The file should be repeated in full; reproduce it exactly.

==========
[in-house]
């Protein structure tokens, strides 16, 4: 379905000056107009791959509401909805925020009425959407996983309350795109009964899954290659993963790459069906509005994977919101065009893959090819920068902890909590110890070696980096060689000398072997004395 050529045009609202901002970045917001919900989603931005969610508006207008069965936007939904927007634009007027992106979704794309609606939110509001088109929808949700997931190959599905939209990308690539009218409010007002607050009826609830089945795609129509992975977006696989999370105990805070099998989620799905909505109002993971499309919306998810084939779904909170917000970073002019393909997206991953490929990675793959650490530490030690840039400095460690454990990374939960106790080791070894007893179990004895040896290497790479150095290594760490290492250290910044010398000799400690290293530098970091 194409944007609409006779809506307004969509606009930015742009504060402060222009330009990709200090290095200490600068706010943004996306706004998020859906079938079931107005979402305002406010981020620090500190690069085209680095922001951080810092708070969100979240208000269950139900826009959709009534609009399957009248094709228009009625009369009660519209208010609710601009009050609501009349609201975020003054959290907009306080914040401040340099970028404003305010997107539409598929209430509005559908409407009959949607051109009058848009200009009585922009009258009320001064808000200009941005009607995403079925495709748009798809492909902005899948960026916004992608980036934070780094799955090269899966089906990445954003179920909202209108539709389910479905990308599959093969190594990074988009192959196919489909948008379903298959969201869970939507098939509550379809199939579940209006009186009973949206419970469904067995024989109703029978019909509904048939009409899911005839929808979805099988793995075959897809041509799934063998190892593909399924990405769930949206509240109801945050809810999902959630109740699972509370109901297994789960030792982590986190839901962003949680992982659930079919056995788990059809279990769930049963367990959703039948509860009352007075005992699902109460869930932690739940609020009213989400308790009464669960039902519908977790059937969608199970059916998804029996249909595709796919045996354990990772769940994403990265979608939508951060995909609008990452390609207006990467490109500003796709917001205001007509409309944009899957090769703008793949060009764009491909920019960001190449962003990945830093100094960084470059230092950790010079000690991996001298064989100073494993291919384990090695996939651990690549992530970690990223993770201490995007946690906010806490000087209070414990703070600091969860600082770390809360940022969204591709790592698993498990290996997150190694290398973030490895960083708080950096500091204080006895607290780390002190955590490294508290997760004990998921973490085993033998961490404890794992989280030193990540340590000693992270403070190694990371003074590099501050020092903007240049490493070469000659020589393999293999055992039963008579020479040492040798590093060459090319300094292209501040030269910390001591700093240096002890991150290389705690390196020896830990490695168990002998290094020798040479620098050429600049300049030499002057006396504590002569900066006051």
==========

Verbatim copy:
[in-house]
């Protein structure tokens, strides 16, 4: 379905000056107009791959509401909805925020009425959407996983309350795109009964899954290659993963790459069906509005994977919101065009893959090819920068902890909590110890070696980096060689000398072997004395 050529045009609202901002970045917001919900989603931005969610508006207008069965936007939904927007634009007027992106979704794309609606939110509001088109929808949700997931190959599905939209990308690539009218409010007002607050009826609830089945795609129509992975977006696989999370105990805070099998989620799905909505109002993971499309919306998810084939779904909170917000970073002019393909997206991953490929990675793959650490530490030690840039400095460690454990990374939960106790080791070894007893179990004895040896290497790479150095290594760490290492250290910044010398000799400690290293530098970091 194409944007609409006779809506307004969509606009930015742009504060402060222009330009990709200090290095200490600068706010943004996306706004998020859906079938079931107005979402305002406010981020620090500190690069085209680095922001951080810092708070969100979240208000269950139900826009959709009534609009399957009248094709228009009625009369009660519209208010609710601009009050609501009349609201975020003054959290907009306080914040401040340099970028404003305010997107539409598929209430509005559908409407009959949607051109009058848009200009009585922009009258009320001064808000200009941005009607995403079925495709748009798809492909902005899948960026916004992608980036934070780094799955090269899966089906990445954003179920909202209108539709389910479905990308599959093969190594990074988009192959196919489909948008379903298959969201869970939507098939509550379809199939579940209006009186009973949206419970469904067995024989109703029978019909509904048939009409899911005839929808979805099988793995075959897809041509799934063998190892593909399924990405769930949206509240109801945050809810999902959630109740699972509370109901297994789960030792982590986190839901962003949680992982659930079919056995788990059809279990769930049963367990959703039948509860009352007075005992699902109460869930932690739940609020009213989400308790009464669960039902519908977790059937969608199970059916998804029996249909595709796919045996354990990772769940994403990265979608939508951060995909609008990452390609207006990467490109500003796709917001205001007509409309944009899957090769703008793949060009764009491909920019960001190449962003990945830093100094960084470059230092950790010079000690991996001298064989100073494993291919384990090695996939651990690549992530970690990223993770201490995007946690906010806490000087209070414990703070600091969860600082770390809360940022969204591709790592698993498990290996997150190694290398973030490895960083708080950096500091204080006895607290780390002190955590490294508290997760004990998921973490085993033998961490404890794992989280030193990540340590000693992270403070190694990371003074590099501050020092903007240049490493070469000659020589393999293999055992039963008579020479040492040798590093060459090319300094292209501040030269910390001591700093240096002890991150290389705690390196020896830990490695168990002998290094020798040479620098050429600049300049030499002057006396504590002569900066006051």